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Compositional data are characterized by the fact that the relevant information is contained not necessarily in the absolute values but rather in the relative proportions between particular components. As an example, take household expenditures for different purposes (housing, groceries, travel etc.) or geochemical composition of a certain soil sample. In the latter case, the resulting composition of chemical elements is determined strongly by the particle size distribution (PSD, i.e., distribution of the size of soil grains). These distributions – although sampled in their discrete form as histogram data – show both relative and functional character and therefore can be described through probability density functions. A valid question to ask is how to modify the common multiple and/or functional regression model for the introduced case of relative (compositional) data.

## Functional regression model

First, take a look at the standard functional data analysis (FDA) approach which was developed for functions from $$L^2$$ space. A functional linear regression model with functional predictor is built as $y_{i} = \beta_{0} + \int_{I} \beta_{1}(t)f_{i}(t)dt + \epsilon_{i},\quad i=1,\dots,N,\quad t \in I$ where $$\beta_{0}$$ is the scalar intercept and $$\beta_{1}$$ represents the functional regression parameter. This model can be seen as an extension of the multiple regression – therefore, the estimators $$\hat{\beta_{0}}$$ and $$\hat{\beta_{1}}$$ minimize the following sum of squared errors (SSE) $\text{SSE} (\beta_{0},\beta_{1}) = \sum_{i=1}^{N}\left(y_{i}-\beta_{0}-\int_{I}\beta_{1}(t)f_{i}(t)dt\right)^2.$ Unfortunately, it is not common for functional data to be available in its continuous form – we are usually left with dicrete observations. To represent the sparsely measured data as functions, a proper basis expansion for both the predictors and $$\beta_{1}$$ is necessary. This way, a reduction to a multivariate problem can be achieved. Furthermore, it is useful to apply the results of functional principal component analysis (FPCA) to project the data into a lower-dimensional space.

But how can we use these ideas and adapt them for the situation where the covariate consists of density functions? As each PSD forms a probability density function on the considered support, specific properties of densities (scale invariance, relative scale, unit integral) prevent from using standard FDA methods directly to PSDs. Instead, we acknowledge the possibility to represent density functions in the Bayes space $$\mathcal{B^2}$$ with square-integrable log-densities as they can be then adequately represented in the $$L^2$$ space due to the isomorphism between $$\mathcal{B^2}$$ and $$L^2$$. Frequently, the centered log-ratio (clr) transformation $\text{clr}(f)(t):=f_{c}(t)= \text{ln} f(t) – \frac{1}{\eta}\int_{I}\text{ln}f(t) dt$ is used to the original densities with $$\eta$$ representing the length of their common (bounded) support $$I$$. It can be shown that the clr transformation of densities enforces the resulting functions to integrate on $$I$$ to 0. To represent the original data in continuous form while fulfilling the zero integral constraint, the so-called compositional splines were developed (more on this in Machalová et al. (2020)) and used throughout the regression modeling.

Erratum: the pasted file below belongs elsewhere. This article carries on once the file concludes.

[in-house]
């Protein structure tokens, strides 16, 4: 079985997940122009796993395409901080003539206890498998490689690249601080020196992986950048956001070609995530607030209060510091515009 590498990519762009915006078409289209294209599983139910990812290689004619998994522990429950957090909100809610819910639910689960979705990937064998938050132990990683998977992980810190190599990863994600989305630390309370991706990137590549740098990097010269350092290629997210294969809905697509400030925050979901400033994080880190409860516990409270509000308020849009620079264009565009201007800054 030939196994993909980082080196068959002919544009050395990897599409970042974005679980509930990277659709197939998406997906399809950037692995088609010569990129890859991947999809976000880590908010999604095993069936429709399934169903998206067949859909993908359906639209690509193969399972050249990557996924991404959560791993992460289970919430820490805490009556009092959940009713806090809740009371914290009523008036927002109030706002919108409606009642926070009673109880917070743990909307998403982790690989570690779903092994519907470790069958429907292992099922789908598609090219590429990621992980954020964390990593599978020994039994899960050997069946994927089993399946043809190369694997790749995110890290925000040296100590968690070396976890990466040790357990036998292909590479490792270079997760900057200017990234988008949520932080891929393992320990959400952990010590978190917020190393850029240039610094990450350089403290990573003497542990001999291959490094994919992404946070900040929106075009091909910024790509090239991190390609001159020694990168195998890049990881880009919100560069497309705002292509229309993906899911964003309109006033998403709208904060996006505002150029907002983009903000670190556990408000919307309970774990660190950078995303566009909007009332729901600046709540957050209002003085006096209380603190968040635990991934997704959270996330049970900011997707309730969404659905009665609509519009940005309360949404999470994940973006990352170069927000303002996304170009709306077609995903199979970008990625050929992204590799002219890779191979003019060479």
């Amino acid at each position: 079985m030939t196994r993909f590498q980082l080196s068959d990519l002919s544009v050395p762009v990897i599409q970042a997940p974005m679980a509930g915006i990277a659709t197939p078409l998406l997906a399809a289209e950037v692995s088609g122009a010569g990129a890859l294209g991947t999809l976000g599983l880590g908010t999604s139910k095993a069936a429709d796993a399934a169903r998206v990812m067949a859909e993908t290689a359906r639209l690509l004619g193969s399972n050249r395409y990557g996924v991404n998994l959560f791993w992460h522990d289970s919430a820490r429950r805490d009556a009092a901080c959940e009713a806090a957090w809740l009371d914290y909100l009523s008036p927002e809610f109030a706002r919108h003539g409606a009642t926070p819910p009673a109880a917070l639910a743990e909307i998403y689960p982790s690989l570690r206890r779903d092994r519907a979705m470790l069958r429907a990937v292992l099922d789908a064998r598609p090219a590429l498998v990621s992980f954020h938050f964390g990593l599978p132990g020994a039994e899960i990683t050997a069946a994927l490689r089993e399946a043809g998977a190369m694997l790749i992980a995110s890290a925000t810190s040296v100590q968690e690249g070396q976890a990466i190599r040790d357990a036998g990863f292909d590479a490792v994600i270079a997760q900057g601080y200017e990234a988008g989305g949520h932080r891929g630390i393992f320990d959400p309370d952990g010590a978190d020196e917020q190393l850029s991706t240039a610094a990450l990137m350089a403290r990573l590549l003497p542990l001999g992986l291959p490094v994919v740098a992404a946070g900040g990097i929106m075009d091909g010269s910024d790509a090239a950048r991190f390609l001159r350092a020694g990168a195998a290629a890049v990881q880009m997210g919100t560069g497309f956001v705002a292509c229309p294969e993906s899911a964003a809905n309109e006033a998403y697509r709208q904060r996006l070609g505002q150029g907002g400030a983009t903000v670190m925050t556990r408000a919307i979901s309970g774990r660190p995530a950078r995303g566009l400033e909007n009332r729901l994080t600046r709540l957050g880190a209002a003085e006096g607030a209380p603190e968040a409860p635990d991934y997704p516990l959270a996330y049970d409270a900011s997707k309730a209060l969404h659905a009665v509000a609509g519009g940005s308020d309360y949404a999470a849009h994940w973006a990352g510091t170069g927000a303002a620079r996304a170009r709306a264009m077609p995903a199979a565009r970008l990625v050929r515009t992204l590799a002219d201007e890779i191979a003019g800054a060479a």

In our geological example, 96 soil samples from loesses are examined and the task is to analyze how the geochemistry of the samples is influenced by their PSDs. The cubic polynomials were chosen for the spline basis of the PSDs together with 16 knots represented in the graphs by the grey dashed lines. The resulting clr densities are now ready to serve as predictor in our regression model. For the response, the clr-transformed geochemical compositions of the observed soil samples are taken into consideration. In this case, each composition is characterized by a real vector consisting of concentrations of 9 elements (Al, Si, K, Ca, Fe, As, Rb, Sr, Zr).

## Compositional regression